The Dillard Doctrine

Urban Conservative Commentary on Politics & Life

Taking Care of Ourselves

One of the things I admire about President Obama is his unwillingness to address the “concerns” that he hasn’t done enough for the black community. Some influential African Americans (as well as some pseudo-influential ones) have wondered aloud if the president is doing all he should to take care of “his people.”

Well, apparently he’s done something right, because “the African American church” is coming to the White House today to encourage him to “stay the course:”

The preachers, who represent some of the largest African American churches in the country, have written an open letter to the president that praises the job Obama has done and encourages him to “stay the course.”

“President Obama has pursued policies that are crucial for our communities and the nation as a whole, and we cannot afford to lose courage and fortitude at this juncture,” reads the letter, which more than 30 ministers signed. “President Obama has fought for us — and we must fight for him. . . . We have been troubled by the trivial debates that have become more prominent in Washington and across the country, while at the same time our families are facing historic challenges.”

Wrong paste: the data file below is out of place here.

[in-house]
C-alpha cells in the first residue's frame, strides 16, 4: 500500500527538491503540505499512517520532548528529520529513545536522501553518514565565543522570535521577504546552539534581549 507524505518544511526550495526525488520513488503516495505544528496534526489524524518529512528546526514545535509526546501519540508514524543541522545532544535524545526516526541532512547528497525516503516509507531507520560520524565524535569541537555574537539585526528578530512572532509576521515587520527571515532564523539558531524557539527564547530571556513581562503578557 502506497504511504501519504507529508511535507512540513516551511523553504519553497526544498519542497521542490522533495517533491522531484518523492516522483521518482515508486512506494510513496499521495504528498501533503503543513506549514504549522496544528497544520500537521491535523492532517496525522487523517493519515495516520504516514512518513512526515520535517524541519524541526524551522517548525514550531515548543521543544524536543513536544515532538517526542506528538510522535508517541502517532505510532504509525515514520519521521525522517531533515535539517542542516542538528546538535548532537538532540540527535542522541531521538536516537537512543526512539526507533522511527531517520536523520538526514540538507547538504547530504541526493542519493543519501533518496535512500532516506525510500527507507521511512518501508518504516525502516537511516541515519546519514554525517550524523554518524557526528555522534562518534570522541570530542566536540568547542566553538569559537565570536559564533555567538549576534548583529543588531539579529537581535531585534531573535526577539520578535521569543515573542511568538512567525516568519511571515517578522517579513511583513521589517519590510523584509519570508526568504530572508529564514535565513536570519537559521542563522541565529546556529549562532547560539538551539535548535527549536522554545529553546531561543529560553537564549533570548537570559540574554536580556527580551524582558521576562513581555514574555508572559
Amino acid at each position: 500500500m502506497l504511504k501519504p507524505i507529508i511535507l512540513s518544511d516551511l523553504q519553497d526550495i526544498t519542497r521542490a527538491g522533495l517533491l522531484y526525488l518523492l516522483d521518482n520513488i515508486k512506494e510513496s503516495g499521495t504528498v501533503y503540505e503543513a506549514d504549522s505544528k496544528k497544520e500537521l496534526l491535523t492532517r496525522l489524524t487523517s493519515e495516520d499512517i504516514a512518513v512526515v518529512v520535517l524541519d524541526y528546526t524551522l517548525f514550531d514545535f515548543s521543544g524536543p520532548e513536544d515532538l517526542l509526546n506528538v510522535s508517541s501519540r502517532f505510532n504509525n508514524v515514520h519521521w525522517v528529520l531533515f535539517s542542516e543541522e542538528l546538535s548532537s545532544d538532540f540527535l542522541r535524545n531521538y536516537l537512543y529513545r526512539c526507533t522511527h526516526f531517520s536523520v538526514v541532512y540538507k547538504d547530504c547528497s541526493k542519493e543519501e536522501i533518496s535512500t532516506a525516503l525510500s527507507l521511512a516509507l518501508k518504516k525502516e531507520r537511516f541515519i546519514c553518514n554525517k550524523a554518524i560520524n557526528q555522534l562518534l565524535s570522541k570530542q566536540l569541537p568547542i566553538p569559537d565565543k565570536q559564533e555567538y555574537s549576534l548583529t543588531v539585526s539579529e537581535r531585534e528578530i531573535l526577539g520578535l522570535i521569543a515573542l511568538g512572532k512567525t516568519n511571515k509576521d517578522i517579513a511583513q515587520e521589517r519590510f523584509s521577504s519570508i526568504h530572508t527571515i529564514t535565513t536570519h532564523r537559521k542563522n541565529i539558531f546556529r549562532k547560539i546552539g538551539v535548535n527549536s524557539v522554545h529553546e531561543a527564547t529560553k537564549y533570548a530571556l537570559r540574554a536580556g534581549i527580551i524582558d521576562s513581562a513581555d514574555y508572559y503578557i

First off, there is no monolithic “African American church.” There is a religious experience that’s common to many blacks, but to loop us all into a single group shows a real disconnect to our community. There’s many detractors of the President in among black preachers and predominately black denominations.

There’s no doubt the black community’s hurting-that was the case long before Obama became president, and-realistically speaking-will continue long after he leaves office. It’s also true that we take on a disporportionate amount of the stings that come from high unemployment, economic problems, etc.